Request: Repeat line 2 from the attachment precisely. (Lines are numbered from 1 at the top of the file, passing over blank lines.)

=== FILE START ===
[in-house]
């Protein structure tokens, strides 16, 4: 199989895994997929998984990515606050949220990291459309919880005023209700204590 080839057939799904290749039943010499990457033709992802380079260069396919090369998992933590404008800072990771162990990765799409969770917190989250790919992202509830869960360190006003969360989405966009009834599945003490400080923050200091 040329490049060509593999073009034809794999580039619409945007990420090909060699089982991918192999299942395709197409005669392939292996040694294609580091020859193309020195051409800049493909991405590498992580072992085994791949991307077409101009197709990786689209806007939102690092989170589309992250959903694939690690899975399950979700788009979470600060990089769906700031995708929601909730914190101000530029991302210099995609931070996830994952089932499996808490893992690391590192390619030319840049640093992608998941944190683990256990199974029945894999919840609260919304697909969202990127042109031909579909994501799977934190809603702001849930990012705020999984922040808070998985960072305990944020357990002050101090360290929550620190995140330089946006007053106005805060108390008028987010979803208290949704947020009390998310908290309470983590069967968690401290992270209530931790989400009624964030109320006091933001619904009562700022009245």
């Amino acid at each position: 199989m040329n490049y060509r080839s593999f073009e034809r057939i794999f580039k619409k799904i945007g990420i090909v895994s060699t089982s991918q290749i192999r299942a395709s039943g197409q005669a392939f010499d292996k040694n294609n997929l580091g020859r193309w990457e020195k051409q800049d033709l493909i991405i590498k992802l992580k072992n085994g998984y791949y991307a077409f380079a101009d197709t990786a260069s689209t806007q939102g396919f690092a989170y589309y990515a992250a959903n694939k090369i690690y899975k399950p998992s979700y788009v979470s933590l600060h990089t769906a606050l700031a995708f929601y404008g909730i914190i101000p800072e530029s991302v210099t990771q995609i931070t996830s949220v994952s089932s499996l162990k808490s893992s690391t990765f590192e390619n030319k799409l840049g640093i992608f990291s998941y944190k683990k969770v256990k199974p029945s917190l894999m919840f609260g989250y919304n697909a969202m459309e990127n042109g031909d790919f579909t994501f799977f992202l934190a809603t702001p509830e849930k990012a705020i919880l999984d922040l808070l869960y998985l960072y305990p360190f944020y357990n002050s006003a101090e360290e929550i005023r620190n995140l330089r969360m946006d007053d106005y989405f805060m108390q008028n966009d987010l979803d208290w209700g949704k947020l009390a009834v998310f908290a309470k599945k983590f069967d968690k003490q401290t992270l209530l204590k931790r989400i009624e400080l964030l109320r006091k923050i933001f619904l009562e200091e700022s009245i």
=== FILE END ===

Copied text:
């Protein structure tokens, strides 16, 4: 199989895994997929998984990515606050949220990291459309919880005023209700204590 080839057939799904290749039943010499990457033709992802380079260069396919090369998992933590404008800072990771162990990765799409969770917190989250790919992202509830869960360190006003969360989405966009009834599945003490400080923050200091 040329490049060509593999073009034809794999580039619409945007990420090909060699089982991918192999299942395709197409005669392939292996040694294609580091020859193309020195051409800049493909991405590498992580072992085994791949991307077409101009197709990786689209806007939102690092989170589309992250959903694939690690899975399950979700788009979470600060990089769906700031995708929601909730914190101000530029991302210099995609931070996830994952089932499996808490893992690391590192390619030319840049640093992608998941944190683990256990199974029945894999919840609260919304697909969202990127042109031909579909994501799977934190809603702001849930990012705020999984922040808070998985960072305990944020357990002050101090360290929550620190995140330089946006007053106005805060108390008028987010979803208290949704947020009390998310908290309470983590069967968690401290992270209530931790989400009624964030109320006091933001619904009562700022009245």